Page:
- Opening of hotels, restaurants and shopping malls from June 8 would lift consumer sentiments but real challenge lies in phase-II when most people start going to work
- Onset of monsoon would add to the challenge as people would also be at risk of mosquito-borne diseases like dengue and malaria
- Hoteliers and retailers welcomed the government decision to open the economy in phases saying it will create jobs and provide livelihood
- Indian arm of German wholesale retailer Metro Cash & Carry see the move in right direction as it will help create jobs
The move to allow opening of hotels, restaurants and shopping malls from June 8 would lift consumer sentiments but real challenge lies in phase-II when most people start going to work and monsoon arrives in many parts of the country raising the risk of certain diseases.
Starting Monday, most lockdown restrictions barring those in containment zones would be lifted and inter-state movement of people would be permitted without the need for an approval or e-pass.
In its order issued on Saturday, Ministry of Home Affairs (MHA) has allowed hotels, shopping malls, temples and restaurants to open from June 8 in the first phase. In the second phase, schools, colleges, coaching institutes and other training centres are proposed to be opened in July after stakeholder consultations.
Hoteliers, retailers and public policy experts welcomed the government decision to partially open the economy but said that that the recovery will be gradual and slow. In a significant move, the centre had allowed domestic airlines to operate flights from May 25 raising hopes that lockdown restrictions would be substantially removed after May 31.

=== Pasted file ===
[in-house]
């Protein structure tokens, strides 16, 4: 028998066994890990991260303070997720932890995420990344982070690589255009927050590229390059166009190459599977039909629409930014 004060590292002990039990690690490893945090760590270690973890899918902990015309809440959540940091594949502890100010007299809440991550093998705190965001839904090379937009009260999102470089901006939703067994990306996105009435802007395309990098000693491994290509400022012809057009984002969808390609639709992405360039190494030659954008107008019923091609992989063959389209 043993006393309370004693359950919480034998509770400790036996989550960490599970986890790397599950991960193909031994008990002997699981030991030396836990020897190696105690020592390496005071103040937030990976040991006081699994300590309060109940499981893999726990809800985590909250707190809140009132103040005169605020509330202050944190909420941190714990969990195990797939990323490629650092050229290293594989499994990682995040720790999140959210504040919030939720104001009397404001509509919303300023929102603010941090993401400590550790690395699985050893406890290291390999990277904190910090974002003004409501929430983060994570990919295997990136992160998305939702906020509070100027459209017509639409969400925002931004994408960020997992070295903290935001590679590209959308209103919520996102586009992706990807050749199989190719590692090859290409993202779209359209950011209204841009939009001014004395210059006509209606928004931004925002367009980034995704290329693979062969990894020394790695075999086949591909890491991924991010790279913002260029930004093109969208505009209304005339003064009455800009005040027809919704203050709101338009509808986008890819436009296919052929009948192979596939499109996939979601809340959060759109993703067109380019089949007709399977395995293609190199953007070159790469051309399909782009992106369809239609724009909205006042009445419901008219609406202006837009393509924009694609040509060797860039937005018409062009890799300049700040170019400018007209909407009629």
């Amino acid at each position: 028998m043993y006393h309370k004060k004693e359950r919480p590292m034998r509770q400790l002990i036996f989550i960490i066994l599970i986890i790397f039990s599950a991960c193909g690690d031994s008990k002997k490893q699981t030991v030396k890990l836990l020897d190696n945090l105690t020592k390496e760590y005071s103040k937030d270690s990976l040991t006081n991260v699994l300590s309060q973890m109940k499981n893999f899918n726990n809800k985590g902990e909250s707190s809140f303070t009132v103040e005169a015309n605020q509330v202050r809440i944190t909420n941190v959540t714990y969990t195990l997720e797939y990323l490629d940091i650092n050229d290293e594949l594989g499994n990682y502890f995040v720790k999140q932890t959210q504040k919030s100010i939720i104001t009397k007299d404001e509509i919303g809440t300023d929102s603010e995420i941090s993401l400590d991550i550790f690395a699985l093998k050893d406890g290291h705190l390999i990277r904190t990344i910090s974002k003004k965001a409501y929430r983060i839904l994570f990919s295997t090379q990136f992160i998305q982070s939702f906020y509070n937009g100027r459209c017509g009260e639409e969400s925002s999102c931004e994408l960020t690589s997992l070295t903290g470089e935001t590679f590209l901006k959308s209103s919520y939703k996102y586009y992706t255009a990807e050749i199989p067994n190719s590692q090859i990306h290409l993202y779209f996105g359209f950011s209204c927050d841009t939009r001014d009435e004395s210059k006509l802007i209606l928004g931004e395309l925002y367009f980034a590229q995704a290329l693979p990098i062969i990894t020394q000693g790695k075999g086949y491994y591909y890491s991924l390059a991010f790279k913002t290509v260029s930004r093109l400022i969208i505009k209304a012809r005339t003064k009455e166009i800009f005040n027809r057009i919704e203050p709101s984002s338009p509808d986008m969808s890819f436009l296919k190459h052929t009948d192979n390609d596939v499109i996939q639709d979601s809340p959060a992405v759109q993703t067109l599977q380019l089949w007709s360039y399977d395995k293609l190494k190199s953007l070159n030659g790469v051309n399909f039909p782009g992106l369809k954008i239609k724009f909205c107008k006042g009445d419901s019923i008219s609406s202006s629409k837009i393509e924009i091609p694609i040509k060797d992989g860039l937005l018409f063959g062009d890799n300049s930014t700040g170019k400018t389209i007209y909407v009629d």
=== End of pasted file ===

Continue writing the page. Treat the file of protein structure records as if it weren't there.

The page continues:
Metro Cash & Carry India MD and CEO Arvind Mediratta said the government decision to remove lockdown curbs is a move in right direction as it is key to create jobs and help people earn their livelihood.
"It is a very positive development. First starting with airlines and then hotels, restaurants and shopping malls, it is a very good move. We welcome it whole-heartedly," Mediratta said.
The Indian arm of German wholesale retailer has seen almost 20-25% increase in sales between April and May. It expects the sales to further go up with the gradual opening of the economy.
Hotels like Radisson Blu and Roseate also see things looking up for the sector but expect the recovery to be slow. The hoteliers said that hotel business is such that it is the first sector to get affected when sentiment is down but the last one to recover when normalcy returns.
"It is a first step forward. We expect slow and gradual recovery going forward," Anirban Sarkar, General Manager at Radisson Blu, Greater Noida.
Ankur Bhatia who runs a chain of Roseate hotels in India and the UK said that there would be equal responsibility on both hotels and guests to maintain social distancing norms and other guidelines issued by the government so that operations remain smooth and the sector does not head for another shutdown later on when cases of coronavirus go up.
"We have been preparing ourselves for the opening. The government had come up with a set of guidelines seeking inputs from stakeholders. We had given our inputs and the government has to now come with the final guidelines," Bhatia said.
Hospitality sector has been one of the worst-affected sectors from the coronavirus-induced lockdown. Industry body CII has estimated that the sector could take Rs 5 lakh crore hit due to economic activities coming to a halt. The opening of the economy is, however, set to improve the sentiments and help in reviving it.
"The first phase of the opening is designed to help lift the sentiments and reduce fear. By doing this, life will slowly come back to normal. The real challenge though lies in part-II where you have all the people going to work," said Riaz Thingna, Director, Grant Thornton Advisory.
Thingna said that onset of monsoon would add to the challenge as people would also be at risk of mosquito-borne diseases like dengue and malaria apart from the much-dreaded coronavirus.